The beginning of the end of Maine’s booming real estate market may have taken root not in Augusta or Portland, but in Washington, D.C.
Last week, the Federal Reserve raised interest rates to their highest level in 40 years in a bid to fight inflation. President Jerome Powell said Wednesday that Americans should expect further increases.
Referring to the situation so far during the pandemic as an “extreme seller’s market,” Dava Davin, owner of Falmouth-based Portside Real Estate Group, one of the state’s largest real estate companies, said that there were signs that he was changing because of the Fed. movement, high inflation, stock market decline and other factors.
“People’s purchasing power has changed, and that’s also maybe stopping them a bit,” Davin said. “That sense of urgency is not there.”
Here are the key market themes that Davin covered in a conversation with the Bangor Daily News.
A drop in offers
Davin said she sees homes continuing to sell very quickly, but now they have fewer offers. While a home in Portland reportedly had 20 offers a few months ago, she recently saw one that only received two. It still sold for $60,000 above its asking price.
“We see the signs of this slow change,” she said.
Houses are still going fast. A single-family unit on Washington Avenue in Portland that sold for $510,000 this week was listed Monday and sold Tuesday to a medical assistant at Maine Medical Center. Redfin recorded 107 Monday-Thursday single-family home sales in Maine on Thursday afternoon. The median price was $345,000.
The most expensive was a $2.52 million four-bedroom home on Sprucehead Island in Thomaston, which sold 25 days after listing. Cheapest: A three-bedroom in Guilford for $50,000 after being on the market for over 250 days.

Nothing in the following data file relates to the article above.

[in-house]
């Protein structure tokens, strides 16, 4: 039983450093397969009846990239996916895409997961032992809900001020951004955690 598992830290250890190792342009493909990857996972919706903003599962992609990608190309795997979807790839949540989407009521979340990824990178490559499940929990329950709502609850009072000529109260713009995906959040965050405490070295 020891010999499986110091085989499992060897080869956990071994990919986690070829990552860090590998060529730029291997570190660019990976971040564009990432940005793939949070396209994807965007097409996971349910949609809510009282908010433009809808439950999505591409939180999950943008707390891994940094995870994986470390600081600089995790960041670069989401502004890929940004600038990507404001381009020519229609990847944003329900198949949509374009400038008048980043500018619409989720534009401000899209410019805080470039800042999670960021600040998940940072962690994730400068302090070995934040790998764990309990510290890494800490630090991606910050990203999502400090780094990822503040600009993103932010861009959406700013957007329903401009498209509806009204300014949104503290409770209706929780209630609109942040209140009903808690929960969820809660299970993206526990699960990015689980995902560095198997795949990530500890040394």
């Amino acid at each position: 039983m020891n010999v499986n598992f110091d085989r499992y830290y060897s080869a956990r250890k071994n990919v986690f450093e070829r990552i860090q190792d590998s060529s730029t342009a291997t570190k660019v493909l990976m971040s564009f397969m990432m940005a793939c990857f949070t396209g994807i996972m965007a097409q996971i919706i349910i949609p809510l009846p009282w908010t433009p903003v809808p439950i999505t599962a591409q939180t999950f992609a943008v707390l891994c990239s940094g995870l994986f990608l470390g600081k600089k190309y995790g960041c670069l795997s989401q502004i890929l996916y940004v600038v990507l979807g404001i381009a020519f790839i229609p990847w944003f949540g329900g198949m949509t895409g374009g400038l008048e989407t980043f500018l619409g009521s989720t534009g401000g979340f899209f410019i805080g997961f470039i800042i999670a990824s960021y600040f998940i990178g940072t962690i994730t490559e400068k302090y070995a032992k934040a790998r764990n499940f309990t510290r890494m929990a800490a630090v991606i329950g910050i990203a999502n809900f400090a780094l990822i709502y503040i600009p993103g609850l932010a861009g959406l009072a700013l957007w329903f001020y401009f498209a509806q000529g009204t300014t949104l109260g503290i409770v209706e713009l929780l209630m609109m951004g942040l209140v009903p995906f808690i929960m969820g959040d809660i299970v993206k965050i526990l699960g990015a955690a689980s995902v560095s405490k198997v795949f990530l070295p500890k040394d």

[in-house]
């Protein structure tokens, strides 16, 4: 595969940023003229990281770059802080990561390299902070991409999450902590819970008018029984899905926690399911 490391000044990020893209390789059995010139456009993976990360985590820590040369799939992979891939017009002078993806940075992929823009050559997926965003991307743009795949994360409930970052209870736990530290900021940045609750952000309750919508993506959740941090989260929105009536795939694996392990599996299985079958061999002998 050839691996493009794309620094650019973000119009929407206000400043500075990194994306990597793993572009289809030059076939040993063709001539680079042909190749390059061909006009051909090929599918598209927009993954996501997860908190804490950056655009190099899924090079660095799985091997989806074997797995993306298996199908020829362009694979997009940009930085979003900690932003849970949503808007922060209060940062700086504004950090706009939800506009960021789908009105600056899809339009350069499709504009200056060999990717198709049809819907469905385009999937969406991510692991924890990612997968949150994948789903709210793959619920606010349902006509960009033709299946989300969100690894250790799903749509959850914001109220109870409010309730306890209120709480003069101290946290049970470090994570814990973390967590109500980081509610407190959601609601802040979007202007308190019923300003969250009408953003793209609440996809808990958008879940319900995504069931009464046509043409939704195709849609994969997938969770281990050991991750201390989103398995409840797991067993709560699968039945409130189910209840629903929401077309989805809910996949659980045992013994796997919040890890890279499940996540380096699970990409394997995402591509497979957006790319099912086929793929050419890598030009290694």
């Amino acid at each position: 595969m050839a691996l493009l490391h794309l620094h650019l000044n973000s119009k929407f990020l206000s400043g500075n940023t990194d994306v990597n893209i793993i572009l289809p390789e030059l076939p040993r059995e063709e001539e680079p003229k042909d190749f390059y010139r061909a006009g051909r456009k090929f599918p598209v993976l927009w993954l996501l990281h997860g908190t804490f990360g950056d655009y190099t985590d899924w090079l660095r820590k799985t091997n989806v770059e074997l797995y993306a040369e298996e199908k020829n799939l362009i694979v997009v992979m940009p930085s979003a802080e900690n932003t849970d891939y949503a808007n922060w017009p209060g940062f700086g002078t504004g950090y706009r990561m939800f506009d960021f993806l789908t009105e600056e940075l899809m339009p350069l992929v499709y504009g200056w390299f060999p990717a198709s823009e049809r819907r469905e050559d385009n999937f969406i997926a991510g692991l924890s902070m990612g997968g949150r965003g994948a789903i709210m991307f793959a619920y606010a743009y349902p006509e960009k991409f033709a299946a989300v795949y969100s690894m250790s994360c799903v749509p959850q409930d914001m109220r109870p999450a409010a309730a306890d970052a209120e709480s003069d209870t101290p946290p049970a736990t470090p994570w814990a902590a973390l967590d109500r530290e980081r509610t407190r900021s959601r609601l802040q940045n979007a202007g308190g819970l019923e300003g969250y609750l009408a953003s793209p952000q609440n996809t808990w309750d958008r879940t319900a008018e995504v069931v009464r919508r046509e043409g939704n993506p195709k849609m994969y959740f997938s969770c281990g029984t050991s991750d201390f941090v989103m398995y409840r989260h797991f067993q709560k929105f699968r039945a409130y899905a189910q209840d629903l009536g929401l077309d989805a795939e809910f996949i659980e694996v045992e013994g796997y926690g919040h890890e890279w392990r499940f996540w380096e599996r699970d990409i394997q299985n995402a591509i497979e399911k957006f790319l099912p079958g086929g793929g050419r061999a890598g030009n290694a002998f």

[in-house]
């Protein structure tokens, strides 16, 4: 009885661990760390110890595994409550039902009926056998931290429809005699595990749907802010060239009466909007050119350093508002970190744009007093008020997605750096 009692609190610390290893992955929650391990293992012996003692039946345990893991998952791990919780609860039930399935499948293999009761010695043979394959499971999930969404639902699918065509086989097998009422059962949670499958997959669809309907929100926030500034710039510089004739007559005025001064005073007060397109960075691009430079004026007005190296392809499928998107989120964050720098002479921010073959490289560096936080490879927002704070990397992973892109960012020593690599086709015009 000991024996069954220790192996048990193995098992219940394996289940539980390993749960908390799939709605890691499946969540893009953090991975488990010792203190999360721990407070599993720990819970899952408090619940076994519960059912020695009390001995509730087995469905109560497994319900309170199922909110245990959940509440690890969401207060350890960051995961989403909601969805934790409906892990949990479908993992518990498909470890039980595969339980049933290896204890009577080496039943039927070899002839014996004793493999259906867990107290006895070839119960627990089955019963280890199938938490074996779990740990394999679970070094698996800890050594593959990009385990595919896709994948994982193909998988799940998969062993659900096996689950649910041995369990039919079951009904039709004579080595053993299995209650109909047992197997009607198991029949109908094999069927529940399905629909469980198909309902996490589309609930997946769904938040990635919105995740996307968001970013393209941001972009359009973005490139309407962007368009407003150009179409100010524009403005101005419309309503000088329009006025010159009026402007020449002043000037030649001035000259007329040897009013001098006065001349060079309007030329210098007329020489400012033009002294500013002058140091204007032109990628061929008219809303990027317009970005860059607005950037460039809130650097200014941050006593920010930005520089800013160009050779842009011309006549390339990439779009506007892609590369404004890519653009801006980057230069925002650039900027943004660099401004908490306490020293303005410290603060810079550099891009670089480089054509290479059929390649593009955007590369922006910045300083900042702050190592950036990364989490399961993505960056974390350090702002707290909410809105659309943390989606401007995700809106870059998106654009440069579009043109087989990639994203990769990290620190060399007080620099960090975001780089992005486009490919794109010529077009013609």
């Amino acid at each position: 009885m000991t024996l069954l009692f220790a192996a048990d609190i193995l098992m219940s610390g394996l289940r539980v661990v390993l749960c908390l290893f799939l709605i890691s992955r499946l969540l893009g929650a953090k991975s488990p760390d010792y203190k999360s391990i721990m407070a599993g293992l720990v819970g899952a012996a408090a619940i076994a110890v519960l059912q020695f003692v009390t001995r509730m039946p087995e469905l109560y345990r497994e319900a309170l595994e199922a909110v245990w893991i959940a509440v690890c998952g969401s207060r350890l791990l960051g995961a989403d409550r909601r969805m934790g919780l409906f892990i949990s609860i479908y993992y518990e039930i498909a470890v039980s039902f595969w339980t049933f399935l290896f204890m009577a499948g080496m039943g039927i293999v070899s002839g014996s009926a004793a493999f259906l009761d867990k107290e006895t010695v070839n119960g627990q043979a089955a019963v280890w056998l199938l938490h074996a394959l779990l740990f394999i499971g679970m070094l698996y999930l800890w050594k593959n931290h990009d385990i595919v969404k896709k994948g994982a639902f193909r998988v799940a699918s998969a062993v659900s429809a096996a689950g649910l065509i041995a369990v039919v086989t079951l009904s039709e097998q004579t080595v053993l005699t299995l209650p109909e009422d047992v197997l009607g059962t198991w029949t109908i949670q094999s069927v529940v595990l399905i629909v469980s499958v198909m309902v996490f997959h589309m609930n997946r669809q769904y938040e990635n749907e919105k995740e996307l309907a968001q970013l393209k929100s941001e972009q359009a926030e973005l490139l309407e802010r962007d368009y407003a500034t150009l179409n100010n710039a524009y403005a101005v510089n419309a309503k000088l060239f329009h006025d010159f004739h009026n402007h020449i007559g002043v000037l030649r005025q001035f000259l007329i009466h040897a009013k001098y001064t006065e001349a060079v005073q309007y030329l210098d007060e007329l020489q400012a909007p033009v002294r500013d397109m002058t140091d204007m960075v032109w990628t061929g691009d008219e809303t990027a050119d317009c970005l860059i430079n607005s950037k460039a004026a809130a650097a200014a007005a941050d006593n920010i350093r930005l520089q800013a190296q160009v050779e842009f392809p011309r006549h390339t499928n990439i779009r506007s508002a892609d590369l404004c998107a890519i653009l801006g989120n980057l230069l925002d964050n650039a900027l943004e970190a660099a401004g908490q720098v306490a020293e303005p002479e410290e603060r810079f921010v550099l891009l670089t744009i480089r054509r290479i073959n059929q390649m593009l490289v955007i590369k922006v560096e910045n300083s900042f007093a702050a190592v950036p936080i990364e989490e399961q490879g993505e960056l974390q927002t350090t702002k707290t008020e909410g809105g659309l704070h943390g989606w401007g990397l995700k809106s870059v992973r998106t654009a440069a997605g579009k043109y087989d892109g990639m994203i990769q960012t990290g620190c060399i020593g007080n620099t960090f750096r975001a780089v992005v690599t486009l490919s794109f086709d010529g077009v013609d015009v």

What goes up must come down. Like other markets, the real estate market has a natural progression to some degree. Many in Maine have already purchased homes they were looking to buy, Davin noted. Others seem to be backing down.
“We just have fewer buyers,” Davin said. “But still enough to have a strong market.”
Why Maine is so desirable
There are many well-documented factors as to why Maine has become so desirable, such as the shift to remote working since the onset of the COVID-19 pandemic as well as the growing popularity of rural living since then.
When asked why Americans who could choose to live in any rural state in the country would choose Maine, Davin noted that many seek proximity to water. There is wide access to this in Maine, whether on the ocean or on the lakes.
The Portland metro area has also begun to receive national recognition, she noted. Saying she was from there got little response at real estate conferences. People tell him now that they are planning a trip.
“Portland is cool, and everyone knows it,” Davin said.
She also spoke to people who wanted to come to Maine to escape the damaging effects of climate change in other states, including California, where some schools had to cancel after-school sports due to poor air quality. .
“If you attend every day and have the ability to relocate, that’s part of that consideration,” Davin said.
Davin pointed out that the market remains strong, with strong demand and high prices despite recent declines in the latter. Some declines come quickly, including just a week after an announcement is posted.
“It’s a signal that there’s a cap to what people will pay,” Davin said. “They are becoming more and more price sensitive.”
Out of State Application
The demand seen in the Maine real estate market is compounded by the high level of out-of-state interest in Maine homes. That number had risen from 26% of buyers in 2020 to 33% in 2022, according to data collected by Portside on homes sold. This number was 37% in 2021.
Davin said Portside twice sold a home in Brunswick in February for $605,000 and then in May for $680,000 to out-of-state buyers. Both times the buyers did not move in. It’s currently on the market for $680,000. That’s an extreme case, but she expects some of the out-of-state buyers won’t stay in Maine long-term.
“We’re going to keep the big guys who believe in our state and want to stay,” Davin said.